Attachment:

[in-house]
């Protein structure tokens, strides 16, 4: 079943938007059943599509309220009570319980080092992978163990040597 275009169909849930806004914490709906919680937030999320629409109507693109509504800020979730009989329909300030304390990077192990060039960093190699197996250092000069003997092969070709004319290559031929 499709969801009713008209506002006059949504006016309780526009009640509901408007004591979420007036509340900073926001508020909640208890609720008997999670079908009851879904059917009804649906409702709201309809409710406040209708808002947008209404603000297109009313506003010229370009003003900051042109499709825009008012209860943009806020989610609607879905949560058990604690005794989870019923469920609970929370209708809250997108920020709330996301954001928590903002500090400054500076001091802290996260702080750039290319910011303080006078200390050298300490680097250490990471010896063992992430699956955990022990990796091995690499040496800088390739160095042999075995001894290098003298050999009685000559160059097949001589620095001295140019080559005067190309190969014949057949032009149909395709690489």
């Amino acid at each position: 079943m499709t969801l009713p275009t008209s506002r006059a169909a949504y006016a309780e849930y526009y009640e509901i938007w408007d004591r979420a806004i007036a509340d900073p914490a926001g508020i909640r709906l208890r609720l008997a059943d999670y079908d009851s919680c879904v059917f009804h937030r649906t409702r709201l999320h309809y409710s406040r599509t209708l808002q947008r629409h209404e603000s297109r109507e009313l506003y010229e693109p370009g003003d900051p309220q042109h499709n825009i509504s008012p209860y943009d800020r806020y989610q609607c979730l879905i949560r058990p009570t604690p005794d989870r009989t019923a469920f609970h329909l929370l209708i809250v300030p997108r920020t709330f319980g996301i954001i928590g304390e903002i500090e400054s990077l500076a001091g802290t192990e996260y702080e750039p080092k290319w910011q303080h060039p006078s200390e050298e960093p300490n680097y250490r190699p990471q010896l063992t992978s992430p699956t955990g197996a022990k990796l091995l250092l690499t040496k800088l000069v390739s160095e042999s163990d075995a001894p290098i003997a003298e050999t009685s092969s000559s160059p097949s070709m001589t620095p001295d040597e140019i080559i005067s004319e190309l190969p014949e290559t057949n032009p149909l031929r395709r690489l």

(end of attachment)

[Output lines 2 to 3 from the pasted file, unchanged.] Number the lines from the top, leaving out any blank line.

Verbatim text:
């Protein structure tokens, strides 16, 4: 079943938007059943599509309220009570319980080092992978163990040597 275009169909849930806004914490709906919680937030999320629409109507693109509504800020979730009989329909300030304390990077192990060039960093190699197996250092000069003997092969070709004319290559031929 499709969801009713008209506002006059949504006016309780526009009640509901408007004591979420007036509340900073926001508020909640208890609720008997999670079908009851879904059917009804649906409702709201309809409710406040209708808002947008209404603000297109009313506003010229370009003003900051042109499709825009008012209860943009806020989610609607879905949560058990604690005794989870019923469920609970929370209708809250997108920020709330996301954001928590903002500090400054500076001091802290996260702080750039290319910011303080006078200390050298300490680097250490990471010896063992992430699956955990022990990796091995690499040496800088390739160095042999075995001894290098003298050999009685000559160059097949001589620095001295140019080559005067190309190969014949057949032009149909395709690489």
């Amino acid at each position: 079943m499709t969801l009713p275009t008209s506002r006059a169909a949504y006016a309780e849930y526009y009640e509901i938007w408007d004591r979420a806004i007036a509340d900073p914490a926001g508020i909640r709906l208890r609720l008997a059943d999670y079908d009851s919680c879904v059917f009804h937030r649906t409702r709201l999320h309809y409710s406040r599509t209708l808002q947008r629409h209404e603000s297109r109507e009313l506003y010229e693109p370009g003003d900051p309220q042109h499709n825009i509504s008012p209860y943009d800020r806020y989610q609607c979730l879905i949560r058990p009570t604690p005794d989870r009989t019923a469920f609970h329909l929370l209708i809250v300030p997108r920020t709330f319980g996301i954001i928590g304390e903002i500090e400054s990077l500076a001091g802290t192990e996260y702080e750039p080092k290319w910011q303080h060039p006078s200390e050298e960093p300490n680097y250490r190699p990471q010896l063992t992978s992430p699956t955990g197996a022990k990796l091995l250092l690499t040496k800088l000069v390739s160095e042999s163990d075995a001894p290098i003997a003298e050999t009685s092969s000559s160059p097949s070709m001589t620095p001295d040597e140019i080559i005067s004319e190309l190969p014949e290559t057949n032009p149909l031929r395709r690489l």